A sense of humour can be an antidote sometimes. A sense of what is holy can also help. And don’t we need it?
By March COVID-19 had well and truly arrived and with it a heightened sense of uncertainty, anxiety, and downright fear. There is only so much comfort that can be obtained from an ample supply of toilet paper and online entertainment. With all due respect to Netflix and YouTube, creature comforts fail to fill the vacuum social distancing and isolation creates.
“With all due respect to Netflix and YouTube, creature comforts fail to fill the vacuum social distancing and isolation creates.”
Meeting each week with Christian friends at church often brings a sense of security through the love of a fellowshipping community but, in a COVID-19 world, church gatherings can spread the very virus everyone hopes they will avoid.
Things are not totally bleak
Yet despite the dark and trying times, we are discovering it isn’t totally bleak.
The introduction of social distancing, the cancellation of community activities and the closure of church buildings have introduced us, in a very short time, to a wide range of alternative church activities in-home and online. I have been thrilled to discover some people have come to faith in Jesus. Others have “attended” a church service for the first time (or for the first time in a long time). A friend said to me, “It’s easy when the sermon is preached right in my living room. I can even watch in my pyjamas”.
“...[the Archbishop] recorded a video message...then broadcast the service on YouTube and about 22,000 people went online to watch!”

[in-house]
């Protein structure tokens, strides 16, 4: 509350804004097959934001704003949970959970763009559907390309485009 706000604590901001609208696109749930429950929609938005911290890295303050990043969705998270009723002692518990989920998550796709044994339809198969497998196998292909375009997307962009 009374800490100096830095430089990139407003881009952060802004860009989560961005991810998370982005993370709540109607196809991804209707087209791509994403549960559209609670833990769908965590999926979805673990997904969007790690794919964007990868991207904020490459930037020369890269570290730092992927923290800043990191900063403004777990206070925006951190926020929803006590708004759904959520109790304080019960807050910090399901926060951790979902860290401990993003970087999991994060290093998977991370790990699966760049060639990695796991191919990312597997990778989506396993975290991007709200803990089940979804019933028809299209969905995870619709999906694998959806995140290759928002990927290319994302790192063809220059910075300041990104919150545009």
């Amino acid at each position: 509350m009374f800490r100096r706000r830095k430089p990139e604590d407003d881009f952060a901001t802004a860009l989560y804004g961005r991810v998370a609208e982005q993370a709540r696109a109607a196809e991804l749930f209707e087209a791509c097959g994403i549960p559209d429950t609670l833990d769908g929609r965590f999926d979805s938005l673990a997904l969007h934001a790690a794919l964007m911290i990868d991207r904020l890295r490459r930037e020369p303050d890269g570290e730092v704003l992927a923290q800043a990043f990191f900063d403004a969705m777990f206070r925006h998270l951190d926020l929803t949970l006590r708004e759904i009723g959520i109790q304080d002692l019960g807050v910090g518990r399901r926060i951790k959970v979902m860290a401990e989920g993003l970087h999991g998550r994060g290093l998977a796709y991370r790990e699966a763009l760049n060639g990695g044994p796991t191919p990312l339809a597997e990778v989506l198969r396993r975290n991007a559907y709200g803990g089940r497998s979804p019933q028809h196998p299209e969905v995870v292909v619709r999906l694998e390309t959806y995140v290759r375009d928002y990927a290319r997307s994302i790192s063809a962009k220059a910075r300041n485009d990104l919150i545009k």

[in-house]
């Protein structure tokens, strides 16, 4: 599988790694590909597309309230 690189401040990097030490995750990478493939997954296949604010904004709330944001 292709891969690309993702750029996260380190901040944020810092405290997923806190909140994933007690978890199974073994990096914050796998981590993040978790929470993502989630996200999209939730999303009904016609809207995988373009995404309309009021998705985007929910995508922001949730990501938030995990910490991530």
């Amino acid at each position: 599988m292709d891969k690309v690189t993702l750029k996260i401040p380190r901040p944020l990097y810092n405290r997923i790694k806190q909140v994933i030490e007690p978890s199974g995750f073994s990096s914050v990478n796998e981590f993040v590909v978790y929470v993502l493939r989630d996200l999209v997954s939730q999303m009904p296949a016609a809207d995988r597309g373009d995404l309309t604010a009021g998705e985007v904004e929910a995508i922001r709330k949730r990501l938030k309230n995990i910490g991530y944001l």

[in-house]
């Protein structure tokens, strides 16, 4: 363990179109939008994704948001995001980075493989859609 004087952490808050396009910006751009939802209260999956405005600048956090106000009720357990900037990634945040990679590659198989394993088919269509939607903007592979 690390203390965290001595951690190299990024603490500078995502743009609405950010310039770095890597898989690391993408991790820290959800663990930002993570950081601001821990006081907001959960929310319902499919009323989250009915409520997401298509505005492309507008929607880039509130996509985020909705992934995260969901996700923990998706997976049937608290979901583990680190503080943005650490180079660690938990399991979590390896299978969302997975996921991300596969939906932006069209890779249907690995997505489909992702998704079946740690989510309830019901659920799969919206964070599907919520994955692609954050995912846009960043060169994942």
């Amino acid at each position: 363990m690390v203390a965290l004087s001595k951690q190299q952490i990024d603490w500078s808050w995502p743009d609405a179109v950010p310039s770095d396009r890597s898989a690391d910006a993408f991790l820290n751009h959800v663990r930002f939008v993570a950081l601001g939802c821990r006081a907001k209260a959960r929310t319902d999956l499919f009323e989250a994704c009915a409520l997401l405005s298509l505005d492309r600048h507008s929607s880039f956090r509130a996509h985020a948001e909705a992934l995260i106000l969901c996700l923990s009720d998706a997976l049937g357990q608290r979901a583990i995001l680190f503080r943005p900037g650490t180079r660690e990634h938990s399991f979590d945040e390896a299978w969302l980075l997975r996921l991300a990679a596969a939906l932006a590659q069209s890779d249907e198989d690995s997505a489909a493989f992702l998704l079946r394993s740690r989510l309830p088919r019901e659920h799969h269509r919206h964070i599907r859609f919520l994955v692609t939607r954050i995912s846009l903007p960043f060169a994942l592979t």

Mind you, Easter was upon us. How do you do Easter online? Would it work? Could it work? In the Hills district in Sydney’s northwest a mission had been planned that was going to culminate in an Easter Day open-air celebration of (hopefully) 6000 people. The Archbishop was to be the speaker. In the end he recorded a video message, St Paul’, Castle Hill broadcast the service on YouTube and about 22,000 people went online to watch! Channel 9Gem took a service from St Andrew’s Cathedral and the Dean proclaimed Christ via the free-to-airwaves across the whole nation.
Small activities can bring about great things
Zoom prayer meetings, families studying the Scriptures, singing hymns, discussing spiritual topics, storytelling, sharing virtual meals – all of these have helped church communities to continue to worship God together.
Small actions such as wisely washing hands and surfaces can make a big difference to the spread of the virus. Likewise, in a faithful church home, small activities can help bring about great things.
Significant blessings and benefits can come from small but sincere actions that can be done in the home and online. Gathering regularly for prayer; spending just a few minutes reading from and discussing the Bible each day; listening to each other’s thoughts, feelings, and concerns with an open mind and a compassionate heart; and working with friends to serve others who are in need. It’s not all bleak.
By the way, if you do happen to see a bloke in a black robe carrying a sickle, fear not, he is probably just looking for some toilet paper.